September 2, 2018

Characteristics Of A Will & Why You Should Have One

There are some important features every will should have.

  • Legal Declaration: The documents purporting to be a Will must be in legal form i.e. in conformity with the law and must be executed by a person legally competent to make it.
  • Disposition of Property: The declaration should relate to disposition of property of the person making the Will.
  • Death of the Testator: The declaration as regards the disposal of the property must be intended to take effect after the Testator’s death.
  • Revocability: The essence of every Will is that it is revocable during the life time of the Testator.
  • Execution: An unsigned Will is a worthless paper and its contents are not enforceable. Consequently, it is important for a Will to be duly signed by the Testator in the presence of at least 2 witnesses; and by the witnesses in the presence of the Testator.
  • Advantages Of Having A Will
    Below are some of the obvious advantages of having a Will over dying intestate (i.e. dying without a Will).

  • Distribution of your assets will not be left to the State or greedy relatives
  • A Will is traditionally cheaper to prepare than other Estate Planning Instruments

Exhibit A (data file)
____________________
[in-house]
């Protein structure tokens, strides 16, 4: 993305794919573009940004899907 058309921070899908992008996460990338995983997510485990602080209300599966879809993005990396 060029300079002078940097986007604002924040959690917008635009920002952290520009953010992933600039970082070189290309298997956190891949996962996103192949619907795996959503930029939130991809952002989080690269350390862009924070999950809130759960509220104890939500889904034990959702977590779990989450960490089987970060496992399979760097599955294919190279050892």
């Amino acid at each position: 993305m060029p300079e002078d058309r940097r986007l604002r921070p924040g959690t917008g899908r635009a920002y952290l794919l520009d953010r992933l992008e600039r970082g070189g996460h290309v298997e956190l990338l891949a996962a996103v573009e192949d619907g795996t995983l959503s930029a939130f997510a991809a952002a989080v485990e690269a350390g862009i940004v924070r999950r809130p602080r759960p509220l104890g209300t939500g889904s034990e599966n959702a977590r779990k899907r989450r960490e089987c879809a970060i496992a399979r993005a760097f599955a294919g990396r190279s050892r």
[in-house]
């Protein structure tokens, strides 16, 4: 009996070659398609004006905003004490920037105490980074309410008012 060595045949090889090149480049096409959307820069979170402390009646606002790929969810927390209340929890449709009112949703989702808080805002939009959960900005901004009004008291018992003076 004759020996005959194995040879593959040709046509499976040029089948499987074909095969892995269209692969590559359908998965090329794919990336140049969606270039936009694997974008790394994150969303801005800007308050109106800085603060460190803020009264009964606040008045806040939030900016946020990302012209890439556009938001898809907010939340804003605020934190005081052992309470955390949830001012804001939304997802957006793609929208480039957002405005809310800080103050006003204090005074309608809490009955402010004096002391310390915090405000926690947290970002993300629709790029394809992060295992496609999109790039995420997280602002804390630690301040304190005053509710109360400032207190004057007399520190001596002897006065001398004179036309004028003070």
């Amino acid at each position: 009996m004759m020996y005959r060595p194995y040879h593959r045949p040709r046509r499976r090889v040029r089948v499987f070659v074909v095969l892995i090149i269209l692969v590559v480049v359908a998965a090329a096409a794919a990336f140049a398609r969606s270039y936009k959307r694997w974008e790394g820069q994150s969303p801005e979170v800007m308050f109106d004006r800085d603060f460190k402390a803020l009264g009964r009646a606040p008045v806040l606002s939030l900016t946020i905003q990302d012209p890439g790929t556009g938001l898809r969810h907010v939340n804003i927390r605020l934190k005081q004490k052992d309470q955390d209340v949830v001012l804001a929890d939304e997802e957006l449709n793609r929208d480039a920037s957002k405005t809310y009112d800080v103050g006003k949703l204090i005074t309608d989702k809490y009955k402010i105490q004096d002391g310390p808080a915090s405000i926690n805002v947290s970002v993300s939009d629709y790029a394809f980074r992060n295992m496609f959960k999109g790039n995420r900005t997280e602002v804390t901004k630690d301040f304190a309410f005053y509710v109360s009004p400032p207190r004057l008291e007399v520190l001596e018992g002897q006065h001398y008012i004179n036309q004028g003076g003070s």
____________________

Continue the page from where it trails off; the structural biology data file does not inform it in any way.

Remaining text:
• You can choose your funeral arrangements
  • You can appoint ‘Guardians’ to look after your children
  • A surviving unmarried partner will have no automatic claim to any part of your estate
  • Business partners may be left exposed, putting the business at risk
  • Disputes may arise among members of your family as to how your estate is to be distributed and part of that estate may be used up in legal costs in resolving that dispute
  • It enables you appoint executors who will act in accordance with your wishes
  • After the death of an executor, there would be no need for fresh grant of Letters of Administration
  • You can give particular gifts or sums of money to specific individuals
  • You can benefit charities
  • You can create trusts in your Will for your children, give instructions as to who will look after them and provide a framework for looking after their financial needs until they are sufficiently mature to do so themselves;
  • You can make provision for the continuation and hand over of your business and you can give due consideration to claims on your estate from first and second families